[ dictionary: glossary ]

lyberty: obsolete spelling of "liberty". Examples available from 1500 - 1850 ; frequently used (for example) during the time of the American revolution.


1523: Boke of Husbandry, Fizherebert, [an English household guide]:
quote from "Staging Domesticity" by Wendy Wall :
"While speaking "a lyttell" about essential domestic work, the author nervously explains that he won't tell wives "how" to perform their mysterious labors. The experience that Fitzherbert has lauded now becomes the province of female orality and practice. This leads him, in one instance, to reassure the female reader of her "lyberty" in chooing to heed his advice of not." [0]

1539: English translation of Erasmus -
'Proverbs or adagies with newe additions gathered out of the Chiliades of Erasmus' by J. Taverner (London, 1539) [a.k.a. "TAVERNER Erasm. Prov." , 1552] page 43  :
"This unleful lyberty or lycence of the multytude is called an Anarchie."
[This unlawful liberty or license of the multitude is called an Anarchy  / Anarchic.] [1]

Vincentio Saviolo, ‘His Practise. In Two Bookes.’ [A practical fencing manual] (note two spellings in one paragraph):
"Now when the maister hath placed his scholler in this sorte, and that the scholler hath received his Rapier into his hand, let him make his hand free and at lyberty, not by force of the arme, but by the nimble and ready moving of the joynt of the wriste of the hand, so that his hand be free and at libertie from his body, and that the ward of his hand be directlye against his right knee, and let the teacher also put himselfe in the same ward, and holde his Rapier against the middest of his schollers Rapier, so that the point be directly against the face of his scholler,. . ." [2]

January 1663:
In Jan 1663, in a document in which he was described as a "planter," John Libby (also LYBBYE; an immigrant to America) received from Henry Jocelyn,
"a certain tract of land bounded as followeth, vise. the Marsh to begine at the next cricke to ye Eastward of the sayd Libby's coman landing place, and from thenes to his dwelling house, according as his fence goeth, & was formerly bounded by mee, [Jocelyn], from thence Westward & North Westward to a tree marked by me formerly & from thence to goe over upon a viswall lyne upon the dwelling house of Mr. Hene: Watts at Bleu poynt, [across the mouth of Nonesuch River,] So far as the flatts Also the Marsh halfe of that Necke his dwelling house stands upon, according to the bounds formerly be mee layd out // // & further all the Marsh to ye Eastward of the Bridg [over Libby River] on that side the cricke to the Upland so far as the Mayn Cricke called the pine Cricke & over against Godfrey Shelldens house & soe far up the sayd Cricke until it comes close up unto the upland //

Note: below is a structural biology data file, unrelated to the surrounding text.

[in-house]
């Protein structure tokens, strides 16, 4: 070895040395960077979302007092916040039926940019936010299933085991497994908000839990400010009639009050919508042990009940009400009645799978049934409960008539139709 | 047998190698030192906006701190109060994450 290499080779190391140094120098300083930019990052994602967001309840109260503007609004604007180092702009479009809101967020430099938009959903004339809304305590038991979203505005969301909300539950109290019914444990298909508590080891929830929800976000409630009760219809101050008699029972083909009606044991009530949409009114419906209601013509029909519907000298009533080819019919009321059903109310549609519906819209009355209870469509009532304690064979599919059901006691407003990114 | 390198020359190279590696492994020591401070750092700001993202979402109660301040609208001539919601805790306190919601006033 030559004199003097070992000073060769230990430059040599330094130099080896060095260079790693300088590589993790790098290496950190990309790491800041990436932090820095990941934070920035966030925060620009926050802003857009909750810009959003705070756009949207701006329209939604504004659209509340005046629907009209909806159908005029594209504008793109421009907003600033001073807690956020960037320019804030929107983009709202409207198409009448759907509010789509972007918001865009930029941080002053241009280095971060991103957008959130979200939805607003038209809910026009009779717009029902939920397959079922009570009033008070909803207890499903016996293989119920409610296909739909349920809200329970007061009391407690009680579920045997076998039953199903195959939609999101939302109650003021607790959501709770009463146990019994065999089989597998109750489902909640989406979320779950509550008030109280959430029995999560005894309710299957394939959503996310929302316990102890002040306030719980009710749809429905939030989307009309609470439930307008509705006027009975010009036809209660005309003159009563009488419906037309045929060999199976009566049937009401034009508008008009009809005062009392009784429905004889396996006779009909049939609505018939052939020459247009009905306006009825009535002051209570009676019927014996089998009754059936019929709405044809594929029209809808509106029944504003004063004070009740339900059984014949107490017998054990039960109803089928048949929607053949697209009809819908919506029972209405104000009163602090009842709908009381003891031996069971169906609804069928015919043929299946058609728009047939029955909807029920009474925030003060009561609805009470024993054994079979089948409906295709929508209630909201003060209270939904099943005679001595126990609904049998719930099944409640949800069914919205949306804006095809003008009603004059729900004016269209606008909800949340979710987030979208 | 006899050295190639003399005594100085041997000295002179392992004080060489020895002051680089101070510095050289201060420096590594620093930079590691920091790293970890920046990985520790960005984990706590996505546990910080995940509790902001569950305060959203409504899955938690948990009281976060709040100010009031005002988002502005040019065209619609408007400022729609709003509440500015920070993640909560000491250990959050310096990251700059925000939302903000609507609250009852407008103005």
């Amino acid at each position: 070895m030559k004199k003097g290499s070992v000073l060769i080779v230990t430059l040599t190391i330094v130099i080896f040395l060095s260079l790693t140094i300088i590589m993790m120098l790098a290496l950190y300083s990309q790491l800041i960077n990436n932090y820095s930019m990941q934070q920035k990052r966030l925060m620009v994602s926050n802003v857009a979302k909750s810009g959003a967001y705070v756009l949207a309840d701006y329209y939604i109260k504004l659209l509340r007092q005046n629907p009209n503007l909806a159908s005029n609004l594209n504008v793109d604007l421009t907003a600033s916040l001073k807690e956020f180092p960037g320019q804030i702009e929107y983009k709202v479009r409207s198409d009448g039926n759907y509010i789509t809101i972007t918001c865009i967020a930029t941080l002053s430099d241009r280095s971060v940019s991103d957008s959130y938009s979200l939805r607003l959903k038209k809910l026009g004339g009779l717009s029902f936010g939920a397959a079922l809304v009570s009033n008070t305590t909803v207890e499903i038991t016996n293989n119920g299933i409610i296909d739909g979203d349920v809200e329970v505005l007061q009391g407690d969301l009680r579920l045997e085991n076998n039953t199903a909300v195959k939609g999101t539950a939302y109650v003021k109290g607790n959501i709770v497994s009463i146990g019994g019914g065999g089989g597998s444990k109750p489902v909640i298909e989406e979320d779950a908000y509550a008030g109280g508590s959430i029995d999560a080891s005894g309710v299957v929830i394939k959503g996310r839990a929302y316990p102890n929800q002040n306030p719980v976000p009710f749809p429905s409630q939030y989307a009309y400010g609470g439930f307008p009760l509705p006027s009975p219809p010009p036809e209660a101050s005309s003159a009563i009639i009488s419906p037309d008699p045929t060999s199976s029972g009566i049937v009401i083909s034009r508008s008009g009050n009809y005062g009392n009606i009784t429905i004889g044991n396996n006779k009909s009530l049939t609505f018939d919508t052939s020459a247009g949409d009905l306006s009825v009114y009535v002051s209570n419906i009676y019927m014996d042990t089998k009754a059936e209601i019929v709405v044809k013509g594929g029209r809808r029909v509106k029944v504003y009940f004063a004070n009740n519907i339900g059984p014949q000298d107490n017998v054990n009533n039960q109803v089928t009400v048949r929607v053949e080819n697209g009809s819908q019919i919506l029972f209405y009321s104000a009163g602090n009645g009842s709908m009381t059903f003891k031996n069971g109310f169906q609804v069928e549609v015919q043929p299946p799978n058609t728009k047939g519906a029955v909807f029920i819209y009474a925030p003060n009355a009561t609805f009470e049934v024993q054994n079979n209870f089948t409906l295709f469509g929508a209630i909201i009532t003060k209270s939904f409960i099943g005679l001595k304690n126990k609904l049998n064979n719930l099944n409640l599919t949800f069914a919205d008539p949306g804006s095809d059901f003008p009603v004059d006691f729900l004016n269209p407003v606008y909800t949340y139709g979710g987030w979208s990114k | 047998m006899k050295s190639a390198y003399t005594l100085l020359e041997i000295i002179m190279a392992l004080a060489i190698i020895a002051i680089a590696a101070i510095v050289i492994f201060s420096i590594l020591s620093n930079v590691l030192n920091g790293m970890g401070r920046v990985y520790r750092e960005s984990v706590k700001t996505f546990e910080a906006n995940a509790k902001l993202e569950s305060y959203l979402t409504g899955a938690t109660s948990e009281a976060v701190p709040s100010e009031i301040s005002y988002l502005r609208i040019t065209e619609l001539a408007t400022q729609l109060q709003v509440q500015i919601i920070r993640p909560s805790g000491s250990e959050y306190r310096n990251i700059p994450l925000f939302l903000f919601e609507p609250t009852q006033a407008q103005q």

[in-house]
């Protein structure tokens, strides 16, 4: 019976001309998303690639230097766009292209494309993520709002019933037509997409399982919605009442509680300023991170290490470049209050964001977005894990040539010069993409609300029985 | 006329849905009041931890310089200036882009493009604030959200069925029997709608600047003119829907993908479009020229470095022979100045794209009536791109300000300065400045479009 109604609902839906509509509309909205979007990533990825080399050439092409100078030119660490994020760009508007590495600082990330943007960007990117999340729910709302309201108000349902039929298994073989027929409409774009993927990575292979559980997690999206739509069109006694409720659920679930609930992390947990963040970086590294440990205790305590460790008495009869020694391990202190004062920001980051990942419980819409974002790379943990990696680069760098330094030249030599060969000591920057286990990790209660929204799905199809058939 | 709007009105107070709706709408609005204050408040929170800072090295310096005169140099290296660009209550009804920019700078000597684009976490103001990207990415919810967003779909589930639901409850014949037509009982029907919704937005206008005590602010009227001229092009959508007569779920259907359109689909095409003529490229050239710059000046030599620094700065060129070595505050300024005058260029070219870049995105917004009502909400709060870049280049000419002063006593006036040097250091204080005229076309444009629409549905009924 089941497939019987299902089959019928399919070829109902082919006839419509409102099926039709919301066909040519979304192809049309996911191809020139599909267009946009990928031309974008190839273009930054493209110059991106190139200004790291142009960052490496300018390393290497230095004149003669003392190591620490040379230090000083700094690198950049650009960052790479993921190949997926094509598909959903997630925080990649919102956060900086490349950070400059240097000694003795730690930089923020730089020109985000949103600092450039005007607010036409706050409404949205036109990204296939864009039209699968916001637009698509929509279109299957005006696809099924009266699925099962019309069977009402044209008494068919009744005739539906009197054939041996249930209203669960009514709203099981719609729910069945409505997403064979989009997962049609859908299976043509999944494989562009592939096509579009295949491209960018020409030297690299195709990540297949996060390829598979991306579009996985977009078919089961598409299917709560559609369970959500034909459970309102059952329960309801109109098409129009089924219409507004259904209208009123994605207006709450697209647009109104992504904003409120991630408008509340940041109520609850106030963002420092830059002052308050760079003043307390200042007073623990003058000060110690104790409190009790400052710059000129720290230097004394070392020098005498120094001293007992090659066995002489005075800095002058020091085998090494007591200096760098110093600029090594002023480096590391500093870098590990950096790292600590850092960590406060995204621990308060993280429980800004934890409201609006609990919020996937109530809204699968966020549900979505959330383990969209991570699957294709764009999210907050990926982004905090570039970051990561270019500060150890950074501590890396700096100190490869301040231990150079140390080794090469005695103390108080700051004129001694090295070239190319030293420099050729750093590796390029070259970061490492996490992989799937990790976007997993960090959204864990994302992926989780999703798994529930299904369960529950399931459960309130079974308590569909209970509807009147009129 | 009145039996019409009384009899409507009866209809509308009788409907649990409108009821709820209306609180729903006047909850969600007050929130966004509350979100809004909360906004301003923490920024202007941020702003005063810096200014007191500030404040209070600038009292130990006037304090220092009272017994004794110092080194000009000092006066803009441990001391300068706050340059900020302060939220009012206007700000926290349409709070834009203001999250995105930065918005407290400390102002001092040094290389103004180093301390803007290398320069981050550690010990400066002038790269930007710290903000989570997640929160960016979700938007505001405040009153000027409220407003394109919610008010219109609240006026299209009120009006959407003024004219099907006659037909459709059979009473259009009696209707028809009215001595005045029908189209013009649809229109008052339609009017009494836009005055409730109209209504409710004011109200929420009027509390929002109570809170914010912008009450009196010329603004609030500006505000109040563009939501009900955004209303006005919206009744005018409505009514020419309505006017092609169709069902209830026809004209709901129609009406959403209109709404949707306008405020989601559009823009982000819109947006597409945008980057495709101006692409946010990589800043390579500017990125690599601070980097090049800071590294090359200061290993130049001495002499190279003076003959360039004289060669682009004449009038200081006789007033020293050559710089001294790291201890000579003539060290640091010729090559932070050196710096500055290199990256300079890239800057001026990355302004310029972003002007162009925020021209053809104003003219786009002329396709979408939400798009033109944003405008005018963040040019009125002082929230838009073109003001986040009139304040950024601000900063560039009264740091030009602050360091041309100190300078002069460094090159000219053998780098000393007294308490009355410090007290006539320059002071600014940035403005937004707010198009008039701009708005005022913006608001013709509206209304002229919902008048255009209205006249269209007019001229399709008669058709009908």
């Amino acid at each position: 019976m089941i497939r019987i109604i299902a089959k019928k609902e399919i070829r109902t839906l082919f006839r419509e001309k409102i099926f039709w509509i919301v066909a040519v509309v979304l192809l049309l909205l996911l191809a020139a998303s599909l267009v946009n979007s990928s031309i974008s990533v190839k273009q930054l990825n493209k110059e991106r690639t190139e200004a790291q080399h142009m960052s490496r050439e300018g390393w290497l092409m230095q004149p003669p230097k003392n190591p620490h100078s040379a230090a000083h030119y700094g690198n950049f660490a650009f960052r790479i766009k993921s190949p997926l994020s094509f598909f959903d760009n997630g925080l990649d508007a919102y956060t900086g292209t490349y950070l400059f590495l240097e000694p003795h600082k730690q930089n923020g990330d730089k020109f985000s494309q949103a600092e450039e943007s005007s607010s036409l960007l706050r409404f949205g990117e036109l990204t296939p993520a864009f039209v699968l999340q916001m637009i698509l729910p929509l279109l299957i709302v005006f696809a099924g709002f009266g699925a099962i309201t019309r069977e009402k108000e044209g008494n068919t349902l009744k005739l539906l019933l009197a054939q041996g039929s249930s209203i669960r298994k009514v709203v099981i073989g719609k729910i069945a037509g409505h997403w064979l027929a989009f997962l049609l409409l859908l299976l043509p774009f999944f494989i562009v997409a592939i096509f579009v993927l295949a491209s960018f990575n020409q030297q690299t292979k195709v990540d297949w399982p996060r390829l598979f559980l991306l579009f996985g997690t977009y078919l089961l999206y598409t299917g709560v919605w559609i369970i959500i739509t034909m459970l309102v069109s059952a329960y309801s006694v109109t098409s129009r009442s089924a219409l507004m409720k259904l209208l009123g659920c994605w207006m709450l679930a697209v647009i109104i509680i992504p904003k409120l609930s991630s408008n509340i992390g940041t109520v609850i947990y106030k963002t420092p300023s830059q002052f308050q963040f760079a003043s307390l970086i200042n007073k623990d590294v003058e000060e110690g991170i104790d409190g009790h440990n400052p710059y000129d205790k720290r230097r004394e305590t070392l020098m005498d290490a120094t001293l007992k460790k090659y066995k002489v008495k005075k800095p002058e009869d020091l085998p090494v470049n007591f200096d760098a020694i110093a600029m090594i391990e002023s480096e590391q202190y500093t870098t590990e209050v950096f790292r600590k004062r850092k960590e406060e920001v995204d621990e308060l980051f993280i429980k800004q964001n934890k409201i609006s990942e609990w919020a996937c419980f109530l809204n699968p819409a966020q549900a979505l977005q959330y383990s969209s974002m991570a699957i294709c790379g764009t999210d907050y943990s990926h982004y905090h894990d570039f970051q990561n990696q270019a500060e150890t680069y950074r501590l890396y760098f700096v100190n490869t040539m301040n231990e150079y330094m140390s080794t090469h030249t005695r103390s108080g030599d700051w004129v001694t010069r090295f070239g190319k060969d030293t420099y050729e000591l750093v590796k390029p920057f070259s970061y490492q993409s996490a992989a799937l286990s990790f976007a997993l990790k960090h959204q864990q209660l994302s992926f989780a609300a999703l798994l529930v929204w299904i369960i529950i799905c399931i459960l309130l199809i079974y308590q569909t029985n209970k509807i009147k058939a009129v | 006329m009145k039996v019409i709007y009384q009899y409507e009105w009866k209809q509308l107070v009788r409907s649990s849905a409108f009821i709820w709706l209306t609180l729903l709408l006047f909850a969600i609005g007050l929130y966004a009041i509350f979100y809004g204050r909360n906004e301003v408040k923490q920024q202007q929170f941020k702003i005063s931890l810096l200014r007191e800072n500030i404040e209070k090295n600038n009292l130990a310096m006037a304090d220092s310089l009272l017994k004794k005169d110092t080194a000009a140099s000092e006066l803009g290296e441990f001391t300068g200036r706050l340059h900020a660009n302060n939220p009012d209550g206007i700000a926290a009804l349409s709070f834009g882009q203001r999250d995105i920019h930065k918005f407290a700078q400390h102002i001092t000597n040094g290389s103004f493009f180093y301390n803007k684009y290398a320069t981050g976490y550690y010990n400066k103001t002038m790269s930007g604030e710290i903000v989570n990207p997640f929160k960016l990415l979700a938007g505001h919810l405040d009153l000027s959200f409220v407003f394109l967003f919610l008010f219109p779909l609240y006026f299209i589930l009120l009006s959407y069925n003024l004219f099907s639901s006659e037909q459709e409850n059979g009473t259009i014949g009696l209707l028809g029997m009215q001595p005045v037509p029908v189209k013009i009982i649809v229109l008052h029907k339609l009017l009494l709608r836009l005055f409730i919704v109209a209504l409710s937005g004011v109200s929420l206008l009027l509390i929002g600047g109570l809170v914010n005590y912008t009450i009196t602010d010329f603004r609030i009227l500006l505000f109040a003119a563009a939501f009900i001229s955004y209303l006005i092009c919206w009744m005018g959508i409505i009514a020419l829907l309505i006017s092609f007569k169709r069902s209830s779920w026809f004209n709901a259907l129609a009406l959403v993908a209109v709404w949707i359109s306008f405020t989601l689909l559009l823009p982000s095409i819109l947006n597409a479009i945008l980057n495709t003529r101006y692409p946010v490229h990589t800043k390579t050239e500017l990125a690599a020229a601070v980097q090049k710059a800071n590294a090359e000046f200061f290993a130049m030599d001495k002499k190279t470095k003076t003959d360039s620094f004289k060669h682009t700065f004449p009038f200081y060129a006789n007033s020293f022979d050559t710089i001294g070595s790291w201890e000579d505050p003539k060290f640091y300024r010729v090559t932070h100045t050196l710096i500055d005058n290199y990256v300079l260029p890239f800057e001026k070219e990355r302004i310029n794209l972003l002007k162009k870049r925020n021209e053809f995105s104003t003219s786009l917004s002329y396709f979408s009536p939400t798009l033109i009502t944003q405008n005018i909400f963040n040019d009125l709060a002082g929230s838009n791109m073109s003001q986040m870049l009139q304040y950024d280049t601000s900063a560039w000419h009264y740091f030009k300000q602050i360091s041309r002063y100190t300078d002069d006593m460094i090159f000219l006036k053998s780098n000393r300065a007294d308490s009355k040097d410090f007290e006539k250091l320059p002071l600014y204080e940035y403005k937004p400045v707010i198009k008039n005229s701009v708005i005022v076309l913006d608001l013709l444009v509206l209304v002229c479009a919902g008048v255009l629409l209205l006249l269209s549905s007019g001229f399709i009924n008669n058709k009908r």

// & also fivety acres of upland adjoining to the sayd Marsh & and to go into the land according to the marked trees formerly laid out unto him, one hundred and sixty pooles to every acer Sixteen foote & an a halfe to every poole, also to have free comage, with lyberty of fishing & fowling & cutting for ordinary uses in any Swamp or Elsewhere, unbounded forth to others, in such lands as is or shall be unfenced"; // in consideration of him his heirs, administrators, and assigns, "Yielding & paying unto the sayd Henery Jocelyn his heyres & Assignes for every fivety acers of Upland & Meddow annually three days worke forever, that is to say two days worke in harvest, or foode tyme, & one day in cutting of wood, against the feast of Christ tyde, if it bee lawfully demanded." [3]

Isaac Barre, trying to defend the English colonies in America, during the Stamp Act debates in Parliament:
"[The colonies] planted by your Care? No! Your Oppressions planted [them] in America. They fled from your Tyranny to a then uncultivated and unhospitable Country--where they exposed themselves to almost all the Cruelties of a Savage foe. And yet, actuated by Principles of true English Lyberty, they met all these hardships with pleasure, compared with those they suffered in their own Country, from the hands of those who should have been their Friends.

They nourished up by your indulgence? They grew by your neglect of [them]: as soon as you began to care about [them], that Care was Exercised in sending persons to rule over [them] . . . who were perhaps the Deputies of Deputies to some Member of this house--sent to Spy out their Lyberty, to misrepresent their Actions and to prey upon [them]; men whose behaviour on many Occasions has caused the Blood of those Sons of Liberty to recoil within them. " [4]

September 1847:
Journal of a Voyage from New London to the North West coast of America in the Whale Ship Vesper Captain Clark; September 19, 1847; California San Francisco -
" First part moderate breezes from the __ at 2 PM strong breezes from the __ the larboard watch ashore on lyberty. Mr Morris and the Cook remains on shore this 24 hours and part of both watches" [5]


See also: Libertas ; liberty ; technology & freedom- what is Lyberty?


[0] PDF version of Staging Domescticity
[1] Oxford English Dictionary; "anarchy"
[2] The Practical Saviolo [hosted by ARMA]
[3] Genealogy of Patty Rose
[4] Birth of the "Sons of Liberty"
[5] Journal of a Voyage ... in the Whale Ship Vesper Captain Clark

define:lyberty ; last updated: May 28, 2005 ; last modified: Jan 2007